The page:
General Average Declared on Ever Forward as Salvage Costs Grow
After two failed salvage attempts and with the prospects that the Ever Forward will remain stuck in the mud for possibly another week, her owners Evergreen Marine of Hong Kong today declared General Average. Evergreen had warned a week ago that it would evaluate the issue of General Average based on the progress of the refloating operation.
The 1,095-foot containership grounded 18 days ago after departing Baltimore and while traveling south in the Chesapeake Bay toward its next port of call in Norfolk, Virginia. Donjon Smit was appointed to undertake the salvage with the U.S. Coast Guard supervising a unified command involving Maryland environmental and port officials. They determined that it would be a difficult refloating effort because the vessel had driven her bow deep into the mud leaving the shipping channel.
“Considering that the complexity of further rescue operations will require more manpower, equipment, and costs to refloat the stranded vessel as soon as possible, Evergreen has for cautionary purposes declared General Average and nominated Richards Hogg Lindley as the GA adjuster,” the company said in a statement issued to cargo owners today hours after the second refloating effort failed. “Evergreen Line urges all cargo interests involved, and joint venture slot users to provide security bonds and necessary documents according to the adjusting rules that govern GA in order to take delivery of cargo after the vessel is freed and arrives at its future ports of discharge.”
General Average is a historic part of the law whereby cargo owners share in the efforts to rescue the ship and their cargoes. Under general average, the costs to save a vessel and its cargo, such as damage to the Ever Forward, are shared among all parties with interest in the voyage - the shipowner, the cargo owners, and others. It is typically reserved for extreme events such as significant damage to cargo during a voyage or strandings such as this event. It was invoked last year by Evergreen when the Ever Given became stuck in the Suez Canal and Egypt detained the vessel until a settlement was reached over the salvage of the ship.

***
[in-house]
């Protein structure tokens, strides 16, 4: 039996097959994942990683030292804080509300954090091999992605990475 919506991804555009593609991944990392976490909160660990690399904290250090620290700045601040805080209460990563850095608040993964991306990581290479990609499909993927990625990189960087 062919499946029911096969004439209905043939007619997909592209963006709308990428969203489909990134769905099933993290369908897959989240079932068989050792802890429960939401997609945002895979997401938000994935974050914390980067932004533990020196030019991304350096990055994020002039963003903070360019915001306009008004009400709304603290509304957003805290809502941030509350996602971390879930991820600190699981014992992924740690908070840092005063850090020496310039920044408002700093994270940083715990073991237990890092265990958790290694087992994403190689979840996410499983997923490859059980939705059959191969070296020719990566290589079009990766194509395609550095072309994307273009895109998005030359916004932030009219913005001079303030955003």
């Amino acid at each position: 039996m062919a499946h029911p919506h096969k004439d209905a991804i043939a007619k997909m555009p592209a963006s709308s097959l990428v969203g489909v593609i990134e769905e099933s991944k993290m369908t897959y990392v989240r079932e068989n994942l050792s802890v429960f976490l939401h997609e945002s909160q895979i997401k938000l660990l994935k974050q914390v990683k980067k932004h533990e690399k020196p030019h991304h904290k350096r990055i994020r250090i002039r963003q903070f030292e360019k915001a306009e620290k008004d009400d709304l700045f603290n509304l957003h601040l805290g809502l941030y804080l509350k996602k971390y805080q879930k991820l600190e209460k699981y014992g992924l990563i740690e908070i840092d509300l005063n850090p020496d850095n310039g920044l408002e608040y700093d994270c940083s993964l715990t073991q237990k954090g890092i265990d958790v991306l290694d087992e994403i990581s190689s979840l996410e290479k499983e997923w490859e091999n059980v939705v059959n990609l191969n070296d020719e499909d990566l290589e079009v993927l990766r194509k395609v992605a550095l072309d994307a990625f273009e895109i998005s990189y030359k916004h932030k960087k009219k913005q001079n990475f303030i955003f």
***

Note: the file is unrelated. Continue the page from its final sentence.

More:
According to a U.S. Coast Guard spokesperson after last night’s failed effort to free the ship, they expected dredging to resume to a depth of 43 feet. They said the next effort to refloat that vessel was tentatively set for April 4 based on the dredging effort. Details of the salvage plan previously announced said that they would add two pulling barges from the stern and five tugs in addition to a tug on the bow pulling aft for what will be the third attempt. In the first attempt, they used five tugs and the second used seven attempting to pull and push the vessel into the channel. If the next refloating attempt fails it is believed that they would begin trying to lighten the vessel by removing containers which could be a costly and time-consuming operation.
Claims consultant WK Webster reported, “We also confirm having instructed an expert marine surveyor to investigate the cause of the grounding of the vessel so that we may evaluate the merits of any potential defenses to contribution in GA that may be available to cargo interests in due course.”
Evergreen Line attested to the cargo owners that it has been making every effort to refloat the stranded ship on behalf of the common interests of cargo owners and the safety of all involved. The vessel remains outside the shipping lane meaning the traffic continues to move on the Chesapeake while the U.S. Coast Guard and others are closely monitoring for any signs of damage or leaks that could cause environmental damage.